A Conversation with Logan's Dan Harshman

When you think of Logan Center, green noses and the Great Logan Nose On Luncheon may come to mind. The massive fundraiser held each year raises much needed funds to help the people in Michiana with developmental disabilities.

But there is a lot you may not know about Logan and the man who, for 35 years, has been their biggest advocate.

I recently sat down for a conversation with outgoing-CEO Dan Harshman, whose vision has brought Logan a long way from their humble beginnings and back to a town where he'd spent his college years.

When Dan Harshman was playing on Notre Dame's 1966 championship football team, his thoughts were on the game. After graduating in 1968, he never thought he would end up in South Bend and it would shape so much of his future.

"No and not in South Bend and not at Logan because Logan Center was not what it is today, not even close," explains Harshman.

Before Logan Center built their current home off Jefferson Boulevard, Logan Center was at the corner of, what was then, Eddy Street and Angela Boulevard, the present home of Eddy Street Commons. Prior to that, Logan was located in a little building at the corner of Lincolnway and Logan, the street from which Logan took its name in 1950.

Harshman says Logan was born out of a dream by the parents of special needs children who did not want them to be locked away.

"This group of parents said, 'We're not going to do that, we're going to figure this out, have our kids home with us. We're going to figure this out.' Basically they started a school, the first Logan School," says Harshman.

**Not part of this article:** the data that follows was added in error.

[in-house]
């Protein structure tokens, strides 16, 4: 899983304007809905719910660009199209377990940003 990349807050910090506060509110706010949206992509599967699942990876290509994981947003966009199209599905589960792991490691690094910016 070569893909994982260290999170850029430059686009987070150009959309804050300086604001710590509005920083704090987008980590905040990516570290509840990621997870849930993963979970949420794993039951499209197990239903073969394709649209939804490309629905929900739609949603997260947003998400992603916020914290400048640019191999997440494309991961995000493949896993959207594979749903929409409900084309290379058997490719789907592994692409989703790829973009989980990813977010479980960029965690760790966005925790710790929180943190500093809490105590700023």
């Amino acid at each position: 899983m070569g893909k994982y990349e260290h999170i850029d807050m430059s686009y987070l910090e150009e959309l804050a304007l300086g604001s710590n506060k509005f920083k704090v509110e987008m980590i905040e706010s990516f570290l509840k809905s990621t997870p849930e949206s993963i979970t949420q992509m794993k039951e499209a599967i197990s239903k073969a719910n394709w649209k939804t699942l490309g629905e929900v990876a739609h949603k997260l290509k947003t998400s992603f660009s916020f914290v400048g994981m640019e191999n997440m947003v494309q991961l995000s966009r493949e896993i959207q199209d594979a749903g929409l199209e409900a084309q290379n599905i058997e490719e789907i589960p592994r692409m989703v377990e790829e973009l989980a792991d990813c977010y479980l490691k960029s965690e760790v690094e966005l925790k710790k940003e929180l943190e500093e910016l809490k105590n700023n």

That included people like Logan's first president, Joe Newman, who at 95 is still a Logan supporter today. And Marion and Sol Waxman, whose son Irving, affectionately known at Butch, died after a wonderful life. Thanks to his parents and Logan.

"They got The Family and Children's Center to let them use an older school building which they fixed up with just the volunteer parents," Harshman explains.

Dan and his wife Betty, with three kids in tow, came back to South Bend. He took a job with Logan and two years later was CEO, continuing the passion ignited by those first parents, furthering Logan's mission to be an advocate for the developmentally challenged.

He says he learned a lot from those parents. "They fought even to change the law nationally and statewide for the free public education, which we think of as 'special ed,' but that didn't exist until about the middle 70s. So from 1950 until the 1970s we were the school for South Bend."

Logan gave special needs children a place they had never known before and as they blossomed, so did Logan.

Starting with a school of 20 in 1950, Logan evolved to start Logan Industries, putting developmentally disabled adults to work in 1950.

Next came early childhood intervention, group homes, protective services, a day program for the severely handicapped and even bringing the International Special Olympics to South Bend in 1987.

Then just six years ago, Logan opened its Autism Center.

And Harshman says at the heart of it all is a community that just keeps giving. A community that came to Logan last Sunday to thank Harshman for his 35 years of advocacy.

And he sees nothing but good things ahead for Logan, although he's making no predictions about the next 10 or 20 years, "Boy, I don't know, but I think it's going to be exciting and I am anxious to see it and watch it from the sidelines."

Watching from the sidelines. Something that may not be easy for this former Notre Dame standout, but he's leaving Logan poised to score big in the years to come.

Harshman retires at the end of the year and says they have three solid candidates and an announcement on his successor could come within the week.

For more information about Logan or to help out you can go to their website: www.logancenter.org

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